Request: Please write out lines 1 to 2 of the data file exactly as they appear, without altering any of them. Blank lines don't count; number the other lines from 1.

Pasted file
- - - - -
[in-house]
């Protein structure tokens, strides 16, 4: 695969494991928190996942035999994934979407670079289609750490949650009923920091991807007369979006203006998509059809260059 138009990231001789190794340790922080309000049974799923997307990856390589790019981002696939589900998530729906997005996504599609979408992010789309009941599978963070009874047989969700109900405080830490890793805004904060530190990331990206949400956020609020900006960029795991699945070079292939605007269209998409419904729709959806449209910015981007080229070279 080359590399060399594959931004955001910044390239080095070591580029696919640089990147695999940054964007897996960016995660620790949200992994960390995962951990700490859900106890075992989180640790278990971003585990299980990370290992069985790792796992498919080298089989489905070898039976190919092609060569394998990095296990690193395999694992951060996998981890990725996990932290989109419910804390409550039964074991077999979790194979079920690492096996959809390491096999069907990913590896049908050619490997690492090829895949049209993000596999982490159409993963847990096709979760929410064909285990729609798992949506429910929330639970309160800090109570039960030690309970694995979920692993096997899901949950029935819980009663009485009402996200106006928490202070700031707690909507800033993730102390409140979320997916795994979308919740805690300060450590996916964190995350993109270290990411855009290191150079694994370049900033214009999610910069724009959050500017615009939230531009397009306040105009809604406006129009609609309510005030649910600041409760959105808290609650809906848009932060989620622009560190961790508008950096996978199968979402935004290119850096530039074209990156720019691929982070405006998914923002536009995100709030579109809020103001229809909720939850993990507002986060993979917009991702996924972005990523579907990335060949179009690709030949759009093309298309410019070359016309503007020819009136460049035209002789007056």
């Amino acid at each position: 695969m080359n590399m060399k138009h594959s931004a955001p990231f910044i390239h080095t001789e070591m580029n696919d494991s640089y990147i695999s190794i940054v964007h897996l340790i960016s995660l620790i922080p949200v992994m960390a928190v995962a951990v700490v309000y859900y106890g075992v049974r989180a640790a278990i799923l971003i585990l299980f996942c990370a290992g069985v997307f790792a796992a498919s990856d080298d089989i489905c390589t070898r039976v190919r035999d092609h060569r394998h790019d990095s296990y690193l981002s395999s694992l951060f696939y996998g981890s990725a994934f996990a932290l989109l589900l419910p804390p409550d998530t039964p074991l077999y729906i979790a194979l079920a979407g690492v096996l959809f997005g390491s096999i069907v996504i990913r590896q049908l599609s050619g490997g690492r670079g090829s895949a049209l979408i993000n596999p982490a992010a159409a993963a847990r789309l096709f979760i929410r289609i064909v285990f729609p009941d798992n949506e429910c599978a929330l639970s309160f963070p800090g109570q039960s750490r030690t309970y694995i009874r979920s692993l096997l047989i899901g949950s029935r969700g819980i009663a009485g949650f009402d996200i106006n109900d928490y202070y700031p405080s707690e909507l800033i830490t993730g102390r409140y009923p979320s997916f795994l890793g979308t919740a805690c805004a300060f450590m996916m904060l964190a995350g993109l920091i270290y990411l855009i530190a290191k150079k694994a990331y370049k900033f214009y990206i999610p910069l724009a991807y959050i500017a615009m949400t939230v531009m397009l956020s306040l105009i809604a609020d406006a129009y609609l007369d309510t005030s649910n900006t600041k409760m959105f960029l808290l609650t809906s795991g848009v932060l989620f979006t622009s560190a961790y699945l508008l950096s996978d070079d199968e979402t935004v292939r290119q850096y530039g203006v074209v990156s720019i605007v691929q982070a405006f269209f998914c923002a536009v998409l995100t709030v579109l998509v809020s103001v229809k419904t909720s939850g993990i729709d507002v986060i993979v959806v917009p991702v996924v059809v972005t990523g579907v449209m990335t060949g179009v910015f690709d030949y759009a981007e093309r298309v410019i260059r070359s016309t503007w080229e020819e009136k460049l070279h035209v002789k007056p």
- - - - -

[in-house]
């Protein structure tokens, strides 16, 4: 695969494991928190996942035999994934979407670079289609750490949650009923920091991807007369979006203006998509059809260059 138009990231001789190794340790922080309000049974799923997307990856390589790019981002696939589900998530729906997005996504599609979408992010789309009941599978963070009874047989969700109900405080830490890793805004904060530190990331990206949400956020609020900006960029795991699945070079292939605007269209998409419904729709959806449209910015981007080229070279 080359590399060399594959931004955001910044390239080095070591580029696919640089990147695999940054964007897996960016995660620790949200992994960390995962951990700490859900106890075992989180640790278990971003585990299980990370290992069985790792796992498919080298089989489905070898039976190919092609060569394998990095296990690193395999694992951060996998981890990725996990932290989109419910804390409550039964074991077999979790194979079920690492096996959809390491096999069907990913590896049908050619490997690492090829895949049209993000596999982490159409993963847990096709979760929410064909285990729609798992949506429910929330639970309160800090109570039960030690309970694995979920692993096997899901949950029935819980009663009485009402996200106006928490202070700031707690909507800033993730102390409140979320997916795994979308919740805690300060450590996916964190995350993109270290990411855009290191150079694994370049900033214009999610910069724009959050500017615009939230531009397009306040105009809604406006129009609609309510005030649910600041409760959105808290609650809906848009932060989620622009560190961790508008950096996978199968979402935004290119850096530039074209990156720019691929982070405006998914923002536009995100709030579109809020103001229809909720939850993990507002986060993979917009991702996924972005990523579907990335060949179009690709030949759009093309298309410019070359016309503007020819009136460049035209002789007056």